After the flat sold, I only had enough money to live on for one year. That's one year to get my writing career going or I told myself I'd have to quit and get a real job.
It was the most finite deadline I've ever had to work to work with and while incredibly stressful, it did teach me more discipline. With my script editor's guidance, I started working on the show's bible: I wrote an A4 page on each character's biography in their own voice; outlined a basic season story arc; came up with possible episode synopsis and generally created the world and the rules. I went through several more commissioning rounds, with the documents I was commissioned to write getting progressively longer. When the bible was finished, I was commissioned to write a pilot script. This wouldn't necessarily be the one that would be shot but would show the scope of my idea. Finally it was all done and we just had to wait to be told whether the show would the go ahead or not. So I waited. And waited. And waited...
(The actual selling doc. Note: first name change for the show. Discussions on whether we needed the "s" in "worlds" continued for several weeks)
Meanwhile, CBBC had prepared a selling document which they took to Mip Junior, the world's showcase for children's television programming. This basically would be the testing ground for the show. Here broadcasters around the world would hear of the show and let their interest be known, if any. I was informed it was one of the best received shows at the event with international interest. Off the back of that, I remained positive as I waited some more.
I watched CBBC announce all the other shows they were making that year but there was no word on my own. I was told it was because my show was so ambitious - a cutting edge martial arts fantasy set in a mythical world - that the budget was the greatest cause of concern; we'd have to build the world physically in a studio and also in CGI, but that wasn't all. Who would play our lead? She would need to be East Asian, a great actress, young enough to pass for fourteen and perform martial arts. The only actress anyone could think of at the time was Katy Leung from the Harry Potter movies but she was already in her 20s. I had no doubt we would find her though and kept referencing Field of Dreams. "If you build it, he will come"...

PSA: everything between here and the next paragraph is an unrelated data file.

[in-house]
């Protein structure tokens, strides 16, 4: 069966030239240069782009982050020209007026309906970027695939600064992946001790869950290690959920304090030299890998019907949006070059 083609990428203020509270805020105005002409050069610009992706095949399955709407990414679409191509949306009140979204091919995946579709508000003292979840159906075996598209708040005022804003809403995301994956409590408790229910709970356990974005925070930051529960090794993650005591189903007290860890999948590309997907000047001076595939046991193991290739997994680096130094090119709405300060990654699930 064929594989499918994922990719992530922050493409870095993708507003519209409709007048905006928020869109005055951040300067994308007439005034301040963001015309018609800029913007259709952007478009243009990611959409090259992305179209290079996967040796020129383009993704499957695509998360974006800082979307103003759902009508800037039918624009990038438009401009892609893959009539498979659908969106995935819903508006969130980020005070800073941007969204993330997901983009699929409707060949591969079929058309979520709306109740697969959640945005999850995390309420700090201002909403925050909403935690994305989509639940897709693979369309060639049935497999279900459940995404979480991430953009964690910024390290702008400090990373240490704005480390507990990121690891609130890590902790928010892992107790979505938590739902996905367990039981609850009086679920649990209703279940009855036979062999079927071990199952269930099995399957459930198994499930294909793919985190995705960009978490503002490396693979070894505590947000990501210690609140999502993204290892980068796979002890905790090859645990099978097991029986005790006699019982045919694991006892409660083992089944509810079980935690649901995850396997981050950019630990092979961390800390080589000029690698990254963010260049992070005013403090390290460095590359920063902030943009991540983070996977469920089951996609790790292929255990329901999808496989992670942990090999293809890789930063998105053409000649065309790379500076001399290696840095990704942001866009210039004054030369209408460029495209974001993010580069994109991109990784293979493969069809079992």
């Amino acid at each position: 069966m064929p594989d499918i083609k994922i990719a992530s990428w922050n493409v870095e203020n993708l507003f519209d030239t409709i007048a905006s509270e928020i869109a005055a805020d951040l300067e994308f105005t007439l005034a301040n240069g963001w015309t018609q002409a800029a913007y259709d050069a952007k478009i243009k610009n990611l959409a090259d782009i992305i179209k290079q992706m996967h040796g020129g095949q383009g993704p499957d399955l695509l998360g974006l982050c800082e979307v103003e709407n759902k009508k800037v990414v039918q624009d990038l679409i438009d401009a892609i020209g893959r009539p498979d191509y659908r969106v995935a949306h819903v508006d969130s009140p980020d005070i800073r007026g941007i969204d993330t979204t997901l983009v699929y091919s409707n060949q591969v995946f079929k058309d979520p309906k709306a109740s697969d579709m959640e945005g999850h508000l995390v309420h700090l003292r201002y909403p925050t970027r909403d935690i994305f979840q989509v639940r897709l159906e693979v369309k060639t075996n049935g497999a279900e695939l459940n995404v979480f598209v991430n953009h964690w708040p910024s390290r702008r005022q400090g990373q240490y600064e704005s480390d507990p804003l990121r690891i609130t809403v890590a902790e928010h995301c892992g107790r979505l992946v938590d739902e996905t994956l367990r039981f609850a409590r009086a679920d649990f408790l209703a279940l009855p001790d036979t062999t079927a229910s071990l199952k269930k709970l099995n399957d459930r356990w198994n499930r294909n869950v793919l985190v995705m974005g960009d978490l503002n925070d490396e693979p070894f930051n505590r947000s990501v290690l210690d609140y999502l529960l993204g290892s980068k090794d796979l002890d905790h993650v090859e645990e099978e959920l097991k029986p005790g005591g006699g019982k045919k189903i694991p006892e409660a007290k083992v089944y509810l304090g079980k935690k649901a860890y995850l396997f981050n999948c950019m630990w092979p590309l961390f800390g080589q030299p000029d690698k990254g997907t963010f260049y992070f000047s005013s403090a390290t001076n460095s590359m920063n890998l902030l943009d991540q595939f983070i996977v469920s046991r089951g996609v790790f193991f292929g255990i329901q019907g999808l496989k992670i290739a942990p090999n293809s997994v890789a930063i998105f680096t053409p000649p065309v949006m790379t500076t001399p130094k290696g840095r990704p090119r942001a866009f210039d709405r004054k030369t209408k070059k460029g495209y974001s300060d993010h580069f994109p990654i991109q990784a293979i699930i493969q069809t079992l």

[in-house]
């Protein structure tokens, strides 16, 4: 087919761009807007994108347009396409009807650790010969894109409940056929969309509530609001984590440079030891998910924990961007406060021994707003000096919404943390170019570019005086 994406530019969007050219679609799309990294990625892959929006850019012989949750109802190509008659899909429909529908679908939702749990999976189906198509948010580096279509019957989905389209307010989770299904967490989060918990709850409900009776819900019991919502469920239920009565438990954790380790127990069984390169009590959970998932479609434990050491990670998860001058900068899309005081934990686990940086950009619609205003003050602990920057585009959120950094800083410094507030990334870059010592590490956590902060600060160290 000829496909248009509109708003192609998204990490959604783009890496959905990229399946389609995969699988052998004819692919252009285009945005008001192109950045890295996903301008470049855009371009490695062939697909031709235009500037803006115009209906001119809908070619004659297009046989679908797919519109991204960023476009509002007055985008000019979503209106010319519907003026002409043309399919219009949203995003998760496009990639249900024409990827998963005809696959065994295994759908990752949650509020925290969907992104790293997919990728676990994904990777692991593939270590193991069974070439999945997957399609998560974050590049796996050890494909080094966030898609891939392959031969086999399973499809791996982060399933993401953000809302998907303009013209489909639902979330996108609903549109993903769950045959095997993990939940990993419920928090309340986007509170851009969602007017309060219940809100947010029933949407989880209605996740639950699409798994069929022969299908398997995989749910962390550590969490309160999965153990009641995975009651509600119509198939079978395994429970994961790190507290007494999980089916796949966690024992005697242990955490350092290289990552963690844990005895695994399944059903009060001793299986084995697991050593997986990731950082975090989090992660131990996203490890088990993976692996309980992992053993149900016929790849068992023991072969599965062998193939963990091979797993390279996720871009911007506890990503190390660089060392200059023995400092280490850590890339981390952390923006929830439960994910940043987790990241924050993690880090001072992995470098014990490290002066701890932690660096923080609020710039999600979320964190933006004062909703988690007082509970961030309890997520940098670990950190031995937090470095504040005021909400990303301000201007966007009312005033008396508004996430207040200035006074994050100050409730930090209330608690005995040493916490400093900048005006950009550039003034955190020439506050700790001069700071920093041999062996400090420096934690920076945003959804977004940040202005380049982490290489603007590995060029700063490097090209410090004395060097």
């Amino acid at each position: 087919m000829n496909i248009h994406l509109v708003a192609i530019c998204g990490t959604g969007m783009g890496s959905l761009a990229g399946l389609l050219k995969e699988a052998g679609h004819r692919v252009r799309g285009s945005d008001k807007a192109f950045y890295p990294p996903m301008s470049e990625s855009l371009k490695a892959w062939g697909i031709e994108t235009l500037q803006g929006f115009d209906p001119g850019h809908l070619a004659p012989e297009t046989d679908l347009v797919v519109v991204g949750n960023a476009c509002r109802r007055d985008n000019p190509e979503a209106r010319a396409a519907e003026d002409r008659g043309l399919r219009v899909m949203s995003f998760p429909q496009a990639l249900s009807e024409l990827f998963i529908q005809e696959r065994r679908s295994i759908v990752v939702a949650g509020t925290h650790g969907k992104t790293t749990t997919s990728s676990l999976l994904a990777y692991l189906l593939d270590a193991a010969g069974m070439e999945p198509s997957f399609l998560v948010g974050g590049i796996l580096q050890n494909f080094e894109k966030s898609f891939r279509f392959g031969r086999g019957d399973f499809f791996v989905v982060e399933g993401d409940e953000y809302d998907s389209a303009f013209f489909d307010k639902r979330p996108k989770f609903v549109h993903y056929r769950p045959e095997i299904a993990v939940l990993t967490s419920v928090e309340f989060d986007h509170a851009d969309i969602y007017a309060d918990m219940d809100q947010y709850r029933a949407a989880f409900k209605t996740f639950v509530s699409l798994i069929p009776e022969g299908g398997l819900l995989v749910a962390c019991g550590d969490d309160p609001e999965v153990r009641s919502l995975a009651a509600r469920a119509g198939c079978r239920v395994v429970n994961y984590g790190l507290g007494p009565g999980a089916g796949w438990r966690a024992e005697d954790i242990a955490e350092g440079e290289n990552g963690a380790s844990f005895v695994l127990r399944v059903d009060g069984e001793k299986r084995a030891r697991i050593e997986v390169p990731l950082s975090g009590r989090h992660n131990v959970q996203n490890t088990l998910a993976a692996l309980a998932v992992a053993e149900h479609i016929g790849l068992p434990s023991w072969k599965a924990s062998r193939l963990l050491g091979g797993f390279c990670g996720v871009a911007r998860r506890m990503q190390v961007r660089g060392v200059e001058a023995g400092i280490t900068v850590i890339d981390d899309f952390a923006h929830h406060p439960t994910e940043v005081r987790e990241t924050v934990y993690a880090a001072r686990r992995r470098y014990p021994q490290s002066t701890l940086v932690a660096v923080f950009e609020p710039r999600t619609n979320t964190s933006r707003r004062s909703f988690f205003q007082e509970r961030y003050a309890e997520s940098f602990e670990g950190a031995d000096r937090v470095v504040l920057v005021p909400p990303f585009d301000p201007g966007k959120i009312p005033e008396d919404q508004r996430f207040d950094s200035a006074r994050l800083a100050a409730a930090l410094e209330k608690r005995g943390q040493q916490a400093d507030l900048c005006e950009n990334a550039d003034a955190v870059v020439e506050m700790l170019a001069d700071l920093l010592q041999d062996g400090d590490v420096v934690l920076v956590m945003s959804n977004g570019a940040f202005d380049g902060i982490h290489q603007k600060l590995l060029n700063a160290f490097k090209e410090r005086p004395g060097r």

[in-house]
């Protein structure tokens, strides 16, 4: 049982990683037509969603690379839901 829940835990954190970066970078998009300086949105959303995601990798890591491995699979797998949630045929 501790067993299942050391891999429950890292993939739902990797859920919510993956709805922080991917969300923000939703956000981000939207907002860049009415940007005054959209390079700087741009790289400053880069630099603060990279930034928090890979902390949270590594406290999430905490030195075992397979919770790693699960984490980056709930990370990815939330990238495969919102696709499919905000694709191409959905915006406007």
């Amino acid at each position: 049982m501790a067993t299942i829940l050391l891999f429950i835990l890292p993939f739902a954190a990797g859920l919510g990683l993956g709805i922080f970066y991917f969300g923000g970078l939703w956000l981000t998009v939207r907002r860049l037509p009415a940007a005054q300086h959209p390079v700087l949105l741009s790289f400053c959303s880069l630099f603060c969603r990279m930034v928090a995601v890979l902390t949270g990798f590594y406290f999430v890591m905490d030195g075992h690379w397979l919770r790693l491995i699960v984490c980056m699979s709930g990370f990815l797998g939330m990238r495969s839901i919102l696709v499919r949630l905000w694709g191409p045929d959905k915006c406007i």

As I waited for news, I watched my funds decline and really had no idea what I was going to do. Moving home to ma wasn't an option - my brother still lived with her and there was no room for me. Other than my executive assistant skills, there was nothing else I felt I could do that would provide a steady income and the thought of working full time in an office again caused depression to rear its ugly head. Maybe everyone else was right? I had gambled everything away and only had myself to blame. Despite my fears, I forced myself to remain positive and worked on other projects while waiting for news.
Then, ten months into my one year deadline, on my BIRTHDAY (I jest not), my show was greenlit.
Huzzah! Much celebrations ensued. It was real. I had a go show.
I HAD A GO SHOW!!! I wouldn't need to get a real job after all!
We were granted one of the biggest budgets a CBBC drama had been given at the time and from then on, it was all guns blazing. We had nine months to get the scripts going, source a studio, begin the casting process and do all the prep work (storyboards, set design, create cgi concepts and previz etc) with preproduction set to start at the beginning of 2009.
As hard as I had worked to get to this stage, life was about to kick into high gear.
Next time, I'll reveal what it's actually like to write (and be the creator of) a CBBC show, how we found our amazing lead, Jessica Henwick, plus some never-seen-before pictures from the set! Stay tuned for more...
*This script has subsequently gained a ton of love and opened many doors for me at various companies and broadcasters. So the lesson here? Keep pushing, keep flogging your work. Polish when possible, but trust your instinct.